Banks' Internal Rating Models - Time for a Change? The "System of Floors" as Proposed by the Basel Committee

03-11-2016

In this note, we discuss the proposal for a reform of internal rating models outlined by the Basel Committee. We first present internal rating models (which currently generate roughly 50% of supervisory capital in the European Union) and the reasons why they have been increasingly criticised. We then review the key proposals circulated by the Basel Committee: the removal of internal models for “low-default portfolios” (where defaults are too infrequent to allow adequate calibration); additional constraints on internal models’ estimates (“input floors”); an “output floor” tying the capital requirements generated by internal ratings to those that would emerge from the standardised approach. We than explain why, in our opinion, floors represent a technically flawed answer, and suggest a number of supervisory actions that may be pursued, instead, to restore internal models’ credibility, without causing an excessive burden for banking authorities. Such actions, which have already been explored by the EU in the last few years, should be embraced wholeheartedly by supervisors, to ensure that increased transparency on implementation and validation practices may restore market confidence in internal models.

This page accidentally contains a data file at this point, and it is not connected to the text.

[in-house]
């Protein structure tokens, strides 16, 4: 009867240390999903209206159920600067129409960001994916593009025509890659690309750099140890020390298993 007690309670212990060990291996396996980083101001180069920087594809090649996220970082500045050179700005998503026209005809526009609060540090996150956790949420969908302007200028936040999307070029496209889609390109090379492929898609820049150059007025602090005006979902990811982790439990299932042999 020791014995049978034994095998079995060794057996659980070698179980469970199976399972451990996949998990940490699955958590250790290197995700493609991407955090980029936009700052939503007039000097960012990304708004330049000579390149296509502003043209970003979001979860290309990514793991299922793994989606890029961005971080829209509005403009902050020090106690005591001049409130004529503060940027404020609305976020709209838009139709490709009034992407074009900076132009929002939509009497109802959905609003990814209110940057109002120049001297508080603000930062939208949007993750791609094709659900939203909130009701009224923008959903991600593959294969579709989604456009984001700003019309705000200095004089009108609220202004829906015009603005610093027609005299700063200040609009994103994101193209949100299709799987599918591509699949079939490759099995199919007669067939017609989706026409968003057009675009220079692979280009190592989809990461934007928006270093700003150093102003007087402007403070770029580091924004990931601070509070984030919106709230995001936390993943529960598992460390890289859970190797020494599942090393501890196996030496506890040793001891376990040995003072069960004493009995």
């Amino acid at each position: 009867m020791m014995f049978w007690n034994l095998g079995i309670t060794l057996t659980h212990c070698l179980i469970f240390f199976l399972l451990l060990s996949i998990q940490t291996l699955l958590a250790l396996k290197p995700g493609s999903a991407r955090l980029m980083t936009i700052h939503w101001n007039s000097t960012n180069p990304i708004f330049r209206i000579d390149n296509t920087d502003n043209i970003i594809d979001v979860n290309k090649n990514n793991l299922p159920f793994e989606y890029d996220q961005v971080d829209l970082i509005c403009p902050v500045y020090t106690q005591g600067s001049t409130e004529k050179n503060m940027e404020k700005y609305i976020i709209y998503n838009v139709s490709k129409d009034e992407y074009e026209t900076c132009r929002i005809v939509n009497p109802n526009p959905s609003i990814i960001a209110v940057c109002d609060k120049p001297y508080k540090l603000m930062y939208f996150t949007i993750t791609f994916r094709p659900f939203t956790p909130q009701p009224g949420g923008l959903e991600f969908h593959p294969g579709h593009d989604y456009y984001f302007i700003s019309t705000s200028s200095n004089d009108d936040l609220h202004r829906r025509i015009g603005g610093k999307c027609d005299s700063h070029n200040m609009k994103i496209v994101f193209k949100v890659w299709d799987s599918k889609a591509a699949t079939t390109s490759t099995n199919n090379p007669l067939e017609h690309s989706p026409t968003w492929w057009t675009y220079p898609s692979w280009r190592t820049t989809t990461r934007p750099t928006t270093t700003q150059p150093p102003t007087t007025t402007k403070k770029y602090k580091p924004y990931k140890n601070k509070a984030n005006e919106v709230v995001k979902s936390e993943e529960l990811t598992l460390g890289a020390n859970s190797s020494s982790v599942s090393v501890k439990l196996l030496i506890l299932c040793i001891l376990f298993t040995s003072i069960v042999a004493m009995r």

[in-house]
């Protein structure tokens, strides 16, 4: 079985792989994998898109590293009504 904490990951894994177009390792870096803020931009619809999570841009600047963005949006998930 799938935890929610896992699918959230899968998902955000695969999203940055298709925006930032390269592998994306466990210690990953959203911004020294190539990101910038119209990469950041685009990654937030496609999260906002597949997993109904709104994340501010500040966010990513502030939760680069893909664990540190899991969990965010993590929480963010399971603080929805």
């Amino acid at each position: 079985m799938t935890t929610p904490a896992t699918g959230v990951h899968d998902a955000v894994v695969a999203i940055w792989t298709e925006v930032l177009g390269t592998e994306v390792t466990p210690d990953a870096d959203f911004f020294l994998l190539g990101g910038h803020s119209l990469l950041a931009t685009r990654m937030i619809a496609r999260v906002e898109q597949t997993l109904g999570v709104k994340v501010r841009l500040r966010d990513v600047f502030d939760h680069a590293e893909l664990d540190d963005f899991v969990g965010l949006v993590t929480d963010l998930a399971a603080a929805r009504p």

In this note, we discuss the proposal for a reform of internal rating models outlined by the Basel Committee. We first present internal rating models (which currently generate roughly 50% of supervisory capital in the European Union) and the reasons why they have been increasingly criticised. We then review the key proposals circulated by the Basel Committee: the removal of internal models for “low-default portfolios” (where defaults are too infrequent to allow adequate calibration); additional constraints on internal models’ estimates (“input floors”); an “output floor” tying the capital requirements generated by internal ratings to those that would emerge from the standardised approach. We than explain why, in our opinion, floors represent a technically flawed answer, and suggest a number of supervisory actions that may be pursued, instead, to restore internal models’ credibility, without causing an excessive burden for banking authorities. Such actions, which have already been explored by the EU in the last few years, should be embraced wholeheartedly by supervisors, to ensure that increased transparency on implementation and validation practices may restore market confidence in internal models.